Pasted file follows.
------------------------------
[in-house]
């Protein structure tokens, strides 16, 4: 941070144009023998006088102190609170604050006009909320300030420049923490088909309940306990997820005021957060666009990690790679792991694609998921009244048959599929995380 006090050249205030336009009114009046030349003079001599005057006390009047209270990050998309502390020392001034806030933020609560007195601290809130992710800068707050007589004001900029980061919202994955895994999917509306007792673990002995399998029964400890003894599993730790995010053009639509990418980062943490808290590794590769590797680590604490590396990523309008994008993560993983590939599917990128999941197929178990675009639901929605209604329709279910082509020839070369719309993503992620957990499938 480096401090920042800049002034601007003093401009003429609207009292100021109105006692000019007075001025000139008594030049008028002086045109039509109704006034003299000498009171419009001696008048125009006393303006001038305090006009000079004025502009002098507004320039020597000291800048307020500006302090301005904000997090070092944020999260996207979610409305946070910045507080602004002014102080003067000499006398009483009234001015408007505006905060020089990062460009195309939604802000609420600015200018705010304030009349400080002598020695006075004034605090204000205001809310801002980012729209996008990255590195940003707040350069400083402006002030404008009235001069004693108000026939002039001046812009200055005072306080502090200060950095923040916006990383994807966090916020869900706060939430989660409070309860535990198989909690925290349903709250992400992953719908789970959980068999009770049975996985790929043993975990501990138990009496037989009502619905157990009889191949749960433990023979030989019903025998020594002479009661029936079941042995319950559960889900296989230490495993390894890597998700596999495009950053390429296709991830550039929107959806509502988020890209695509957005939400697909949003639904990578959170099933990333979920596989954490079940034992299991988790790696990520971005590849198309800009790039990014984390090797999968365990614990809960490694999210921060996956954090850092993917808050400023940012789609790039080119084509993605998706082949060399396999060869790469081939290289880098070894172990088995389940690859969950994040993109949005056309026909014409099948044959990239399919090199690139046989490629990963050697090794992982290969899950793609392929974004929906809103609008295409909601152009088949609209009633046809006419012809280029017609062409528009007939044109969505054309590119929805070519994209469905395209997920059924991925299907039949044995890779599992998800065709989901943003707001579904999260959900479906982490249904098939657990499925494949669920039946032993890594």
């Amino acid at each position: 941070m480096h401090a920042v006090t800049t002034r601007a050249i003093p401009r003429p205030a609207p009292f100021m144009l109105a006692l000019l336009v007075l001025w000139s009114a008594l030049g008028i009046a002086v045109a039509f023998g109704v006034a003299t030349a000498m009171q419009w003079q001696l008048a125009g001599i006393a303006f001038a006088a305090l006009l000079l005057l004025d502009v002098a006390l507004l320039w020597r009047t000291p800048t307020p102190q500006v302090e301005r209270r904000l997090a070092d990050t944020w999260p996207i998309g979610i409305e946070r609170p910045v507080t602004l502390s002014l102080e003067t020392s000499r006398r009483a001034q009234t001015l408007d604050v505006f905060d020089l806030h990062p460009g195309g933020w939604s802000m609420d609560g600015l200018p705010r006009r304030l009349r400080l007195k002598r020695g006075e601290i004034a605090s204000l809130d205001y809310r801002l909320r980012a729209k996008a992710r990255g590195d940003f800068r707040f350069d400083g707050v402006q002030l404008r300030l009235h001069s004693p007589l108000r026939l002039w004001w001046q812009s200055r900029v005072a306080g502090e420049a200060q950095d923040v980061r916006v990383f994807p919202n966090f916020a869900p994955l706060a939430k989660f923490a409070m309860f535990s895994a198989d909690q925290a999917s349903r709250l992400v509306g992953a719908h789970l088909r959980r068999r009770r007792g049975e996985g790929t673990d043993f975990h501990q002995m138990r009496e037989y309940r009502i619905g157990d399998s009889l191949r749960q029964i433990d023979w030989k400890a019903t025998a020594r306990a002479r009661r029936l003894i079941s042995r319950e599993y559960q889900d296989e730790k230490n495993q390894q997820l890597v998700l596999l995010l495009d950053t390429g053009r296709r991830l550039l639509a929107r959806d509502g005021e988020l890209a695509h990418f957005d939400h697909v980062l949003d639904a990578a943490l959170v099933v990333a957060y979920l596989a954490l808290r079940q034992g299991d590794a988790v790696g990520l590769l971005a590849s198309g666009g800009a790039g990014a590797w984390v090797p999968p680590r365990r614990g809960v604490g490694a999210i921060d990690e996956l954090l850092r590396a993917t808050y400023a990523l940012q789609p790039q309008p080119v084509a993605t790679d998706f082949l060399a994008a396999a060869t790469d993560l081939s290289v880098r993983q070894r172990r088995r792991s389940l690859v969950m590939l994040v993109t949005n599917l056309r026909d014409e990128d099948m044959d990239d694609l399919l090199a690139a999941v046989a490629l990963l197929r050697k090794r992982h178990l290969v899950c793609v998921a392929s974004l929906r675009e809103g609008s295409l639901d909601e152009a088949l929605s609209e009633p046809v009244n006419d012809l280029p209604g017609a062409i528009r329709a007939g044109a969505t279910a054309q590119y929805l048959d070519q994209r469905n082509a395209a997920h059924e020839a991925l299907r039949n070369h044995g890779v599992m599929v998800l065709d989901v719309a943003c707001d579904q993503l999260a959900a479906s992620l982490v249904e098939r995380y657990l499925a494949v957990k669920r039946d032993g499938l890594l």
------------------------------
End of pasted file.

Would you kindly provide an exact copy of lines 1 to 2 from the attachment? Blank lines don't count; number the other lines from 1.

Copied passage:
[in-house]
């Protein structure tokens, strides 16, 4: 941070144009023998006088102190609170604050006009909320300030420049923490088909309940306990997820005021957060666009990690790679792991694609998921009244048959599929995380 006090050249205030336009009114009046030349003079001599005057006390009047209270990050998309502390020392001034806030933020609560007195601290809130992710800068707050007589004001900029980061919202994955895994999917509306007792673990002995399998029964400890003894599993730790995010053009639509990418980062943490808290590794590769590797680590604490590396990523309008994008993560993983590939599917990128999941197929178990675009639901929605209604329709279910082509020839070369719309993503992620957990499938 480096401090920042800049002034601007003093401009003429609207009292100021109105006692000019007075001025000139008594030049008028002086045109039509109704006034003299000498009171419009001696008048125009006393303006001038305090006009000079004025502009002098507004320039020597000291800048307020500006302090301005904000997090070092944020999260996207979610409305946070910045507080602004002014102080003067000499006398009483009234001015408007505006905060020089990062460009195309939604802000609420600015200018705010304030009349400080002598020695006075004034605090204000205001809310801002980012729209996008990255590195940003707040350069400083402006002030404008009235001069004693108000026939002039001046812009200055005072306080502090200060950095923040916006990383994807966090916020869900706060939430989660409070309860535990198989909690925290349903709250992400992953719908789970959980068999009770049975996985790929043993975990501990138990009496037989009502619905157990009889191949749960433990023979030989019903025998020594002479009661029936079941042995319950559960889900296989230490495993390894890597998700596999495009950053390429296709991830550039929107959806509502988020890209695509957005939400697909949003639904990578959170099933990333979920596989954490079940034992299991988790790696990520971005590849198309800009790039990014984390090797999968365990614990809960490694999210921060996956954090850092993917808050400023940012789609790039080119084509993605998706082949060399396999060869790469081939290289880098070894172990088995389940690859969950994040993109949005056309026909014409099948044959990239399919090199690139046989490629990963050697090794992982290969899950793609392929974004929906809103609008295409909601152009088949609209009633046809006419012809280029017609062409528009007939044109969505054309590119929805070519994209469905395209997920059924991925299907039949044995890779599992998800065709989901943003707001579904999260959900479906982490249904098939657990499925494949669920039946032993890594």